In "When Will They Figure It Out?", in discussing the fallout of the recent Tucson shooting, we get this money quote:
Those who, like this gunman, resort to violence in response to whatever grievances they hold, have reduced themselves to self-destructive acts of utter desperation. I have always rejected the use of violence – whether against the state or other individuals – not so much because of what it would do to them, but what it would do to me. I oppose political systems because I believe that a free, productive, and peaceful society can arise only through the voluntary acts of cooperative individuals; that efforts to impose order by violent means will always work to the destruction of society, as is now occurring. Were I to sanction violence as a solution to the problems our thinking has created, would be to admit that I have been wrong in my assumptions. As I have told a few people who work within political systems, "if I thought that violence could be used to accomplish my ends, I’d join you guys!"
And just a few days later, in "In Defense of Clear Thinking", he's got more:
Another example of the disordered thinking produced by the failure to develop causal explanations of events began occurring right after the recent shootings in Tucson. How easily have people fallen for the statist lines that these killings were "caused" by private gun ownership, talk radio, the Internet, hostile rhetoric, or some mushy sense of a "failure to get along." I am surprised that the statists have not tried to exploit the shootings as another symptom of global warming! The comments made by politicians, government officials, and media flaks, have all acknowledged the presence of an atmosphere of anger in America, but none have addressed the cause of such widespread resentment.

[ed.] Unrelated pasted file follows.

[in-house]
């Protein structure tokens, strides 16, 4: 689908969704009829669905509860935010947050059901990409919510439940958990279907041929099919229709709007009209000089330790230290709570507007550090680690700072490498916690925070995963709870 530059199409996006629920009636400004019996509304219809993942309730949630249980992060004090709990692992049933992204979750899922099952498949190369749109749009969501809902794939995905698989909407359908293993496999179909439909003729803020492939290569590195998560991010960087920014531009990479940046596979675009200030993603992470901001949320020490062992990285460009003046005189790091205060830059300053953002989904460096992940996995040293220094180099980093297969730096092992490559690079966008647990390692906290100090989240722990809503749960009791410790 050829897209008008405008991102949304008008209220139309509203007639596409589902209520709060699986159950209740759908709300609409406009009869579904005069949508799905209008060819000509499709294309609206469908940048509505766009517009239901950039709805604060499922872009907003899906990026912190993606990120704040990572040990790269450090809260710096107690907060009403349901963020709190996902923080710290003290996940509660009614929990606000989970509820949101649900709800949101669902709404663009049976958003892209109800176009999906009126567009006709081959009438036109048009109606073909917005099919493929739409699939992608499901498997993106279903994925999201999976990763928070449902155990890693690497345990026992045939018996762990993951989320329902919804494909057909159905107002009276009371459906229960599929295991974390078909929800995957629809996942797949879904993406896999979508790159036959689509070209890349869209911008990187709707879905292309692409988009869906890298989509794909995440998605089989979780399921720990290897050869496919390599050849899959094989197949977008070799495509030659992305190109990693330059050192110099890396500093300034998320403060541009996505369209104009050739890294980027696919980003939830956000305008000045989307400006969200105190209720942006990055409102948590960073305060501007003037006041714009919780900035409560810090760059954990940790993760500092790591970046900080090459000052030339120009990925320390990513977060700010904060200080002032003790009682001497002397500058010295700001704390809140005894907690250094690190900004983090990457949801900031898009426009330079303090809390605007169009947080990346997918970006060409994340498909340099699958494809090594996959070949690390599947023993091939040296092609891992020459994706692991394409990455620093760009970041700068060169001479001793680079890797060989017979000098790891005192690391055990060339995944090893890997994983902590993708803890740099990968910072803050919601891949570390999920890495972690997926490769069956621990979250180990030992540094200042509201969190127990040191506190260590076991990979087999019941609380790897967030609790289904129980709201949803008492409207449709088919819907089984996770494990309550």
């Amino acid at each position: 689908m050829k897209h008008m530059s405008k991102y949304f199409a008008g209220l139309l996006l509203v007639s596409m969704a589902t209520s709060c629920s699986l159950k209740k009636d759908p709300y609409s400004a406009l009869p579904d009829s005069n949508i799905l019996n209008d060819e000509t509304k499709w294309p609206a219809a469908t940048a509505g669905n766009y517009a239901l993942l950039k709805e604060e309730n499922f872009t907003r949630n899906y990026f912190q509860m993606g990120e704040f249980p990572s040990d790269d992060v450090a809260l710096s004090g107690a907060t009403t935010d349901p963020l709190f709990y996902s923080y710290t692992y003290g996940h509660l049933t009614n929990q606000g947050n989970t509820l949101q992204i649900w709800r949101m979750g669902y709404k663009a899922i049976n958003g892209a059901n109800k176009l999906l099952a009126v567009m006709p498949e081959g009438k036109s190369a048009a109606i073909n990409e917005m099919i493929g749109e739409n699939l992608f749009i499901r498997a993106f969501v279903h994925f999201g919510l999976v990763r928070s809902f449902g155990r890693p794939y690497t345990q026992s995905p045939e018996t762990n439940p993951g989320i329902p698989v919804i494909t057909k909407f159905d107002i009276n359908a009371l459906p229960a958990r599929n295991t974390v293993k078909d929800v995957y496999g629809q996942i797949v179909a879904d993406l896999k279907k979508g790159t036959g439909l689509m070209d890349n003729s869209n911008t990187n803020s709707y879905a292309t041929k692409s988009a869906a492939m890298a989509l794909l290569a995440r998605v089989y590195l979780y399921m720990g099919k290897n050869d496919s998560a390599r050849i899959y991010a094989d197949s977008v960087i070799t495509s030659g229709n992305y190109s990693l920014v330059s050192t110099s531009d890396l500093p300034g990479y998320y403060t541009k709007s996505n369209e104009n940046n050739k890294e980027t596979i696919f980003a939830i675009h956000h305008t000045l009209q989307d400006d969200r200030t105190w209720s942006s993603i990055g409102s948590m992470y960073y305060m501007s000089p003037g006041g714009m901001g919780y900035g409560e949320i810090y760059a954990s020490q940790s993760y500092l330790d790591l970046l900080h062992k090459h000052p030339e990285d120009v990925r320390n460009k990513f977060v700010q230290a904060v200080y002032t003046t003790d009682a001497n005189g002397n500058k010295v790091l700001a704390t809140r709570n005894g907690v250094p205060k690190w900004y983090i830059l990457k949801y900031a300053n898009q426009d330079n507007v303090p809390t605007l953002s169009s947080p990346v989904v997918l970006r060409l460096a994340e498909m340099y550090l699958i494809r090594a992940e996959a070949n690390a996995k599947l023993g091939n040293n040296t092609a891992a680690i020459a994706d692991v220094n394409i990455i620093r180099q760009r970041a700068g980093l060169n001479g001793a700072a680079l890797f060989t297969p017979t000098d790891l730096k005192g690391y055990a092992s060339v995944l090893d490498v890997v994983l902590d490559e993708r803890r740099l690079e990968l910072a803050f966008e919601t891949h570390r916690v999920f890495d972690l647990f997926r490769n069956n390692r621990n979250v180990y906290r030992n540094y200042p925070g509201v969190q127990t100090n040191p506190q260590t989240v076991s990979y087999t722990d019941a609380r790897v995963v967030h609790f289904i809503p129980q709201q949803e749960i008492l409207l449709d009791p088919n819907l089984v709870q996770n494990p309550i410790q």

The voices of institutionalism – whose function it is to constantly remind us that "all is for the best in this best of all possible worlds" – will reject notions that the forces of the status quo have any causal connection to the violence and other aggression that surrounds us. When, during the 2008 Republican presidential "debates," Ron Paul introduced the idea of "blowback" as an explanation for the terrorism of 9/11, Rudy Giuliani revealed himself as intellectually unfit for any government office by expressing shock and resentment at Paul’s analysis. What Paul was explicating, of course, was the "frustration-aggression" hypothesis: if X attacks Y, Y may choose to retaliate by attacking X. Children on the playground understand this basic fact, even if former New York City mayors do not. Those with even a rudimentary understanding of physics will recognize the proposition as Newton’s "third law of motion."
As usual, worth the read-in-full.